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Hong Kong has no intention of abandoning its U.S. dollar peg, the government said, arguing that the system remained the most appropriate way to ensure financial stability in the Chinese territory.
John Tsang, Hong Kong's financial secretary, said in a statement on the 30th anniversary of the peg, that the government "sees no need and has no intention to change" the Linked Exchange Rates System that fixes the local currency at a rate of 7.8 to the U.S. greenback.
(Read more: China's yuan flexes muscle as US crisis rattles on)
"The LERS has successfully maintained exchange rate stability in the past three decades and has provided a stable monetary and financial environment that is crucial to the trade-dependent Hong Kong economy," Mr Tsang said on Thursday in the Chinese territory. "The stable exchange rate has also provided an important platform for our development as a financial center."
Hong Kong introduced the currency board system in 1983, amid plummeting confidence in the economy as China and the UK negotiated the future of what was then a British colony. The peg has since helped the territory become a major financial center and trade hub.
Mr Tsang said the peg had also helped Hong Kong weather the currency market turmoil that has hit some countries since the U.S. Federal Reserve started talking about "tapering" its quantitative easing. "Some economies had no choice but to impose capital controls to defend against the volatile fund flows. The Hong Kong dollar, on the contrary, has been stable," he said.
When U.S. Federal Reserve chairman Ben Bernanke raised the prospect in May that the central bank would start reducing its asset purchases, global emerging markets were hit with a wave of selling. India and Indonesia – two countries that run persistent current account deficits and rely on foreign capital for funding – were the worst hit in Asia. Both were forced to introduce measures, including interest rate increases and capital controls, to stem a run on their currencies.
But almost all emerging Asian countries suffered from capital outflows, dramatic equity market falls and significant drops in their exchange rates. Only China, with its strict currency controls, proved immune. Over the course of this year, the has continued to rise steadily against the U.S. dollar, and hit a fresh 20-year high on Wednesday.
(Read more: Here's one currency that has averted the EM rout)
After suffering the worst fall of any major currency relative to the U.S. dollar, Indonesia has tried to bolster the rupiah by implementing measures to improve currency market liquidity and signing bilateral currency swap arrangements with China, Japan and South Korea. Jakarta also abandoned its policy of using "moral suasion" to control the rate at which banks were selling rupiah – a measure that caused the foreign exchange market to seize up.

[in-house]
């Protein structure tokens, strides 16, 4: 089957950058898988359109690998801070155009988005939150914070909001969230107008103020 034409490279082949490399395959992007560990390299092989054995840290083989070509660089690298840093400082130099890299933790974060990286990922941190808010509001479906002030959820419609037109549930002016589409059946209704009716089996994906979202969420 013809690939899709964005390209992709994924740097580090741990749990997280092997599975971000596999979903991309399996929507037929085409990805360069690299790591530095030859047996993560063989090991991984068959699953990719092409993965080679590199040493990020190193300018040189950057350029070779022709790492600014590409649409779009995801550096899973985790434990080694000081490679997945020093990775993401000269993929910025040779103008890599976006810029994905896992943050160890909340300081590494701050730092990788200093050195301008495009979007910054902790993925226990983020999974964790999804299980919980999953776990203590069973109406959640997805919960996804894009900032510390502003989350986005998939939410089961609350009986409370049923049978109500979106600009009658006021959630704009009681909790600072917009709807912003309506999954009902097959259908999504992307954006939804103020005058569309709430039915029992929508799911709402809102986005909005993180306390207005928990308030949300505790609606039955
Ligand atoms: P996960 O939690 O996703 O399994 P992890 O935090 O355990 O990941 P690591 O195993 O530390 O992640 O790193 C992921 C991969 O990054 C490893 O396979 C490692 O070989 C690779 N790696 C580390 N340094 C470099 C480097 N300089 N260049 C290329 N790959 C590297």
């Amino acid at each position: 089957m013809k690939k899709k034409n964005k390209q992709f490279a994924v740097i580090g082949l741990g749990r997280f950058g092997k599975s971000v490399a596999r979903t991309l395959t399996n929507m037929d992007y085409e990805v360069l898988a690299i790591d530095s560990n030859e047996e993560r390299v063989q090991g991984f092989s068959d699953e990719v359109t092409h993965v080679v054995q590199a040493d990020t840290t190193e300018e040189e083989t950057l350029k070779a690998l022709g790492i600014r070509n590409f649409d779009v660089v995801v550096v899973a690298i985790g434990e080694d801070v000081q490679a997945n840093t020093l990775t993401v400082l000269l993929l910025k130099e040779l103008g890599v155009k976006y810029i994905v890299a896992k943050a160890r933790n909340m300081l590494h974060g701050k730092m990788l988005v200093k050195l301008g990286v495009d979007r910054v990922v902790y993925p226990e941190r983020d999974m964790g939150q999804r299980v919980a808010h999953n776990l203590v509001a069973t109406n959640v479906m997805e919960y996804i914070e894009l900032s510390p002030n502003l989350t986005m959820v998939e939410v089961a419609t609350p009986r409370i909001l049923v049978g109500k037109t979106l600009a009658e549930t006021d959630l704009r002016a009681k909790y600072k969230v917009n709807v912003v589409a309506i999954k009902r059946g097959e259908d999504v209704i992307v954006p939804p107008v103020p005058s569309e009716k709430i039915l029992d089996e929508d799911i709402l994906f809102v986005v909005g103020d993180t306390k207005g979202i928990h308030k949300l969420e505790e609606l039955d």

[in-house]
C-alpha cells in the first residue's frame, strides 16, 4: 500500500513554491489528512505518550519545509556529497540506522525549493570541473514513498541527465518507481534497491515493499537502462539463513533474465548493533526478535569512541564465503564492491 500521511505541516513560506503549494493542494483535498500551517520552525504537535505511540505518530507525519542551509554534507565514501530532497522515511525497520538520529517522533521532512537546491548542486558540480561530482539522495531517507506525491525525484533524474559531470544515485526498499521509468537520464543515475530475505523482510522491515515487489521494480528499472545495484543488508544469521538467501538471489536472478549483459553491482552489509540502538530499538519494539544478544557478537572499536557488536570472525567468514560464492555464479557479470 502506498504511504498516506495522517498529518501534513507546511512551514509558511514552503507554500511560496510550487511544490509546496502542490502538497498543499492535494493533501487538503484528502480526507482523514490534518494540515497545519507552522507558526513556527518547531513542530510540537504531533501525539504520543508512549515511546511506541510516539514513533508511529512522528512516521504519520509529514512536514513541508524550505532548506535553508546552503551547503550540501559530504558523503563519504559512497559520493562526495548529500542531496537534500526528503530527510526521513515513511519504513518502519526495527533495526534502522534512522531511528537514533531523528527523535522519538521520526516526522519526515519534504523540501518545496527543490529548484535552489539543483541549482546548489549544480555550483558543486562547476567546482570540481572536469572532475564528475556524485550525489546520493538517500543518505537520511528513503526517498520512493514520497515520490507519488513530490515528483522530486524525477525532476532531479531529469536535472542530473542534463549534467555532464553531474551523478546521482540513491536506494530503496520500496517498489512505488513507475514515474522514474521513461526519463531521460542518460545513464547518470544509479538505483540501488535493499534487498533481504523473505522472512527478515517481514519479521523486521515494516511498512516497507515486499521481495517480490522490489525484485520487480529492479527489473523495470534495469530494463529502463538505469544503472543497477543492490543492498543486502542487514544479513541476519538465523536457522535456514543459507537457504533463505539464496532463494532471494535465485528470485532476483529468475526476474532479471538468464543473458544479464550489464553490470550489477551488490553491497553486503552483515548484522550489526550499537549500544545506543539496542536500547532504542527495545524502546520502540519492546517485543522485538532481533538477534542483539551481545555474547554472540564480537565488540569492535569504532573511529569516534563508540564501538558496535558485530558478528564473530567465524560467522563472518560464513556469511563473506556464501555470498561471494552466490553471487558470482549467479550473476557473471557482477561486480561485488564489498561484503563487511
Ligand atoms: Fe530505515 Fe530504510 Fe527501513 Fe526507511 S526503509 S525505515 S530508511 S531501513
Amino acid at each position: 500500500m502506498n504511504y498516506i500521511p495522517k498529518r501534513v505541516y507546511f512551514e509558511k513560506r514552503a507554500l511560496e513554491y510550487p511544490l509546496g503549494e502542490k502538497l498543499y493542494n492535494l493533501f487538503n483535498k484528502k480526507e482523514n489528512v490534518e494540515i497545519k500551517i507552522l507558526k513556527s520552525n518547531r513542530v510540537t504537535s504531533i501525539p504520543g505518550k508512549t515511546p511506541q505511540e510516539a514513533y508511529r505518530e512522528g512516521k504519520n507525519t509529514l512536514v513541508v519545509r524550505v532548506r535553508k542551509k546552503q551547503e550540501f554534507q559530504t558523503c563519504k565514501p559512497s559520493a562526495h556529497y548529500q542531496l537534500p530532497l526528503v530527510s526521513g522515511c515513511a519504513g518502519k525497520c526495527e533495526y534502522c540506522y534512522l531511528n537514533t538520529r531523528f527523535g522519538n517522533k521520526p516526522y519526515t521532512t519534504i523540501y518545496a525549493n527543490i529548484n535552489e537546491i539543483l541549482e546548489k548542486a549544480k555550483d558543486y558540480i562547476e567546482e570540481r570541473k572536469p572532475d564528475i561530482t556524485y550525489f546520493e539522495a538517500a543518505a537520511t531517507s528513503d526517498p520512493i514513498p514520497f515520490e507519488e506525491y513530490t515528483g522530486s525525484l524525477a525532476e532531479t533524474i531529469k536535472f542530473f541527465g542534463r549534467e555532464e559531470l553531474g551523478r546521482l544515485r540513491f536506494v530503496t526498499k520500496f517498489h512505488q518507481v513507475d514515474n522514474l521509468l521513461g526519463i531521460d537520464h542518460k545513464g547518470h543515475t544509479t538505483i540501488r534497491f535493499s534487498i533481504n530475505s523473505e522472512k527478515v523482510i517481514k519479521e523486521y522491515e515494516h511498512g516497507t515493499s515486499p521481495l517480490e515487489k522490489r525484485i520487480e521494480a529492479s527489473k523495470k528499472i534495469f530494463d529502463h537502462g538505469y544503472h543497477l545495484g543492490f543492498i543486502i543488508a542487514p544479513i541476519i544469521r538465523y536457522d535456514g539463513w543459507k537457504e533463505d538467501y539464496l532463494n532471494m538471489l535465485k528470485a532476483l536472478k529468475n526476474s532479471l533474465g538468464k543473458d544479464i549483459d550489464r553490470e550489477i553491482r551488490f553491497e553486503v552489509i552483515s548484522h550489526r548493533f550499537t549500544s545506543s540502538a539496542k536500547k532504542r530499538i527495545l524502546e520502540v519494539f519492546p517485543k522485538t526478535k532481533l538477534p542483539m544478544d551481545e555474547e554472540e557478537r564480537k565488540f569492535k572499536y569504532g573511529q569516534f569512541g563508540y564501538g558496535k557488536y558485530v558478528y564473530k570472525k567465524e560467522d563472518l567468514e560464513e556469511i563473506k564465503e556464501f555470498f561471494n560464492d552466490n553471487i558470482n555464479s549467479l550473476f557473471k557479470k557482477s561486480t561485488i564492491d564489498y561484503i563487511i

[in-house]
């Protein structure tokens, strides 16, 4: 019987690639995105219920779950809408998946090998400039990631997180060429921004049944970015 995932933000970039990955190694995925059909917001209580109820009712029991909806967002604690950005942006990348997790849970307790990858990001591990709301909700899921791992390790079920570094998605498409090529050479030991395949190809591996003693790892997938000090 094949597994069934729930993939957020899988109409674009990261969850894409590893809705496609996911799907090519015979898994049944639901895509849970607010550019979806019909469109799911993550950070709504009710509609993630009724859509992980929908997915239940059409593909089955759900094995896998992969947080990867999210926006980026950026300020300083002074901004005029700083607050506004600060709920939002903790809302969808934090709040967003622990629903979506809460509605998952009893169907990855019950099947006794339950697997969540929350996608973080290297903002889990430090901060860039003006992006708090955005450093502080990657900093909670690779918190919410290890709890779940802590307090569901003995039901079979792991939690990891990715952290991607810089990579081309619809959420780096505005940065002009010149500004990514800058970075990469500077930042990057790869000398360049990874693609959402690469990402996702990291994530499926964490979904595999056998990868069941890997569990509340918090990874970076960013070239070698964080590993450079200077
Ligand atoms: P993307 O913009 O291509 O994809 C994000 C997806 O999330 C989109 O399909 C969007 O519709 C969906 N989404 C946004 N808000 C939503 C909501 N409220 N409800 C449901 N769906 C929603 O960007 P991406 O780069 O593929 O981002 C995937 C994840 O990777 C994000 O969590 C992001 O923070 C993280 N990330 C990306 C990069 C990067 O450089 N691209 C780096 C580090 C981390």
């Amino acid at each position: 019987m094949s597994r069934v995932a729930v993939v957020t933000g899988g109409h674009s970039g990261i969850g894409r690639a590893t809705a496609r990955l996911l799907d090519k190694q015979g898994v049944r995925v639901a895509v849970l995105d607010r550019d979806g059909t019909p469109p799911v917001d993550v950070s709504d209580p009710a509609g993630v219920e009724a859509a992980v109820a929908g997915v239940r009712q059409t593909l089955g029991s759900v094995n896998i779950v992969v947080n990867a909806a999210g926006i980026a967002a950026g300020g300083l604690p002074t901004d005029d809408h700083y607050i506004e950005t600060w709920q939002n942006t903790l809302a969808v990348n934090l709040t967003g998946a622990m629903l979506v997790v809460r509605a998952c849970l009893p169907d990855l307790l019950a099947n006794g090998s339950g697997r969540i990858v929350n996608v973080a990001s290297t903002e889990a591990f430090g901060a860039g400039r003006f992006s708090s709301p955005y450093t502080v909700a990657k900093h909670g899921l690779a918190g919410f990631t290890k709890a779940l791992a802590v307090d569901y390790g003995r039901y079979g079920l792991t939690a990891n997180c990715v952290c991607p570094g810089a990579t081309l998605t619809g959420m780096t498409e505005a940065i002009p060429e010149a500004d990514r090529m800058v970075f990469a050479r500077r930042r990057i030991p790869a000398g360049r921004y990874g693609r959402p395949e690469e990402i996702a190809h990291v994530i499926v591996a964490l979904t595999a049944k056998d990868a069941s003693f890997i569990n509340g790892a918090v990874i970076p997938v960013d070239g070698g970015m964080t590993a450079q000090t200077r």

Mr Tsang said the Chinese territory's government believed that the currency board was "still the most appropriate monetary system for Hong Kong in light of the challenges ahead", which he said included the fact that the "exit from quantitative easing in major economies may result in volatile fund flows".
Joseph Yam, the former head of the Hong Kong Monetary Authority, the territory's central bank, surprised market participants last year by calling on the government to consider replacing the peg with a flexible exchange rate system. Writing that "nothing is absolute or sacrosanct", Mr Yam said the HKMA's insistence on keeping the peg was an "obsession or even paranoid". He added that if Hong Kong kept the peg, it should consider switching its anchor currency to the renminbi.
Norman Chan, the current HKMA head, said this week that Hong Kong should continue to peg its currency to the U.S. dollar to "minimize the risk of a recurrence of the 1983 crisis". Between May and September that year, the Hong Kong currency fell sharply from 6.5 dollars against the greenback to 9.6 dollars.
(Read more: Markets trust Washington, but for how long?)
"The preconditions for a peg to the renminbi still do not exist. One important precondition is that the 'anchor' currency must be totally and freely convertible," Mr Chan wrote this week. "It is too early to consider the use of the renminbi as our anchor currency while it is not yet freely convertible and the capital account of the mainland is still not fully liberalized."